How do you strip down your data and make a connection to it to improve outcomes for students? How do you get dialogue happening around your data.?
There is a lot of research stating that data is important because it shows progress or movement and it informs next steps. It shows trends across the school or cluster and informs resourcing and professional development. This is of course all true, but the real value in the data for our children, are the conversations that come out of it.
I have what I call 'data meetings' each term. They are not so much about interrogating the data which is important, but about knowing each child and using our collective wisdom to address their needs. The bringing together of the data into a physical space is about confronting the facts and seeing for ourselves, as a collectively responsible team, who these children are and what we all know about them.
At the first meeting I discuss the research that I have already shared with the team prior to the meeting. I may use something from "Student Centred Leadership" (Robinson, 2011), or from BES. At this first meeting I use a physical data board with the names of the children and their OTJ level taken from the baseline data (end of year previous OTJ). The percentages or raw numbers are looked at against expectations. I then read out loud the names of each child in the well below and below expectation and allow those names to sink in before beginning discussions.
After that I ask some questions:
- Are there any surprises?
- Is there anyone who you think is in the wrong place?
- Do you know why this child (N) is here?
Next I ask what we know about the children individually.
- Have they performed better in the past?
- Is there anything we should know that will help us to cater better for this child's needs?
- What has the previous teacher told you about these children? In lots of cases someone on the team has taught those children in the past. This year, two of the four teachers had.
Then in a more general sense:
- What have you tried in the past that has had a good impact on learning/engagement/ relationships with children?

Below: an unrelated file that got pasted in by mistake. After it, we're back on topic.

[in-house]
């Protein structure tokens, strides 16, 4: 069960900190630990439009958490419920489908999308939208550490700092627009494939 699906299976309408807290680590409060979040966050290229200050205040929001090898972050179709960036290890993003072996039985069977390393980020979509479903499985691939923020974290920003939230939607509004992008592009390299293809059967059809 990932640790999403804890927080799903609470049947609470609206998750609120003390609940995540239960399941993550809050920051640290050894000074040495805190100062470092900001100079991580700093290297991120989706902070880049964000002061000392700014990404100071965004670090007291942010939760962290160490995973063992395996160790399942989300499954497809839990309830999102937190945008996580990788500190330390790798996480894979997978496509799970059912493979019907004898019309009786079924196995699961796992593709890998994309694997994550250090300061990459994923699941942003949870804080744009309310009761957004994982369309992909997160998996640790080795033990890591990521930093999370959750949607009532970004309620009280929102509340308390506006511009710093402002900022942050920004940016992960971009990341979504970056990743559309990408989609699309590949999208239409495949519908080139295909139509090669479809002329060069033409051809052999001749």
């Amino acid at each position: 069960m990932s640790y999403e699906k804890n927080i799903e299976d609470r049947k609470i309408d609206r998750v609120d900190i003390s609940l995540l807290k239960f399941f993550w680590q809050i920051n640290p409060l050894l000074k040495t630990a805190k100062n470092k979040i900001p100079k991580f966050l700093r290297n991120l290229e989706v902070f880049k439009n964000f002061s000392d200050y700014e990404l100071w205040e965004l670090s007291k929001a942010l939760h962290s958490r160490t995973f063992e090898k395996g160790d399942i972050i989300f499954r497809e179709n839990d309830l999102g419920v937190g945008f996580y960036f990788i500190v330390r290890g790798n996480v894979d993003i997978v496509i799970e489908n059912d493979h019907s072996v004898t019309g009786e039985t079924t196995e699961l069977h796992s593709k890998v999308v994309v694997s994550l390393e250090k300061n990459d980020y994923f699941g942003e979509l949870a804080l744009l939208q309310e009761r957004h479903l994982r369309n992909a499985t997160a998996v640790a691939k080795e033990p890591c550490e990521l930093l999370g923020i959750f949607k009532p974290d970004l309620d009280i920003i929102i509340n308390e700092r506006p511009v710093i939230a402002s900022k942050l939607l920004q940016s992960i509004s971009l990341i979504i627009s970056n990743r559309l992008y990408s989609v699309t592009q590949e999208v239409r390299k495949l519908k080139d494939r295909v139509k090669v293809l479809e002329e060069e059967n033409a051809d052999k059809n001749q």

- How involved have you been with their families? siblings? parents?
- What have you tried that hasn't worked?
I then compile a list of all of the strategies that the teachers in the room have tried before that they feel made a difference. This is a positive feeling brainstorm as teachers start to unlock and share strategies/ideas that they have used in the past. There are lots of "That's right! I used to do that and the kids loved it! as they remember things that had slipped into the background. When the list is at about thirty shared strategies, I then invite the teachers to choose one strategy that they will take away and try for the next 5 weeks. The teachers commit to this (especially helpful if it contributes to their Teaching as Inquiry).
At the end of the 5 week trial, we have another 'data' meeting. There is no data presented, other than anecdotal feedback about how the trial has gone. At this meeting, I will present some more research supporting the trial. This year I used the ERO document on "Raising student Achievement Through Targeted Actions" (2015). I write up the findings so far, as the teachers discuss what has happened. They then commit to either continuing on with the same strategy with changes, or they select another strategy to try. This process usually re energises the teachers and leads them away from the 'same old')
The final 'data' meeting of the year includes the updated data board. This (hopefully!) is another feel good meeting. "Look at the effects of your specific, targeted actions!" We revert to the percentages to see how much difference has been made. Of course we don't have a control group so we don't know if doing nothing would made an impact, but we choose, based on the great improvements, to believe that we have made a difference.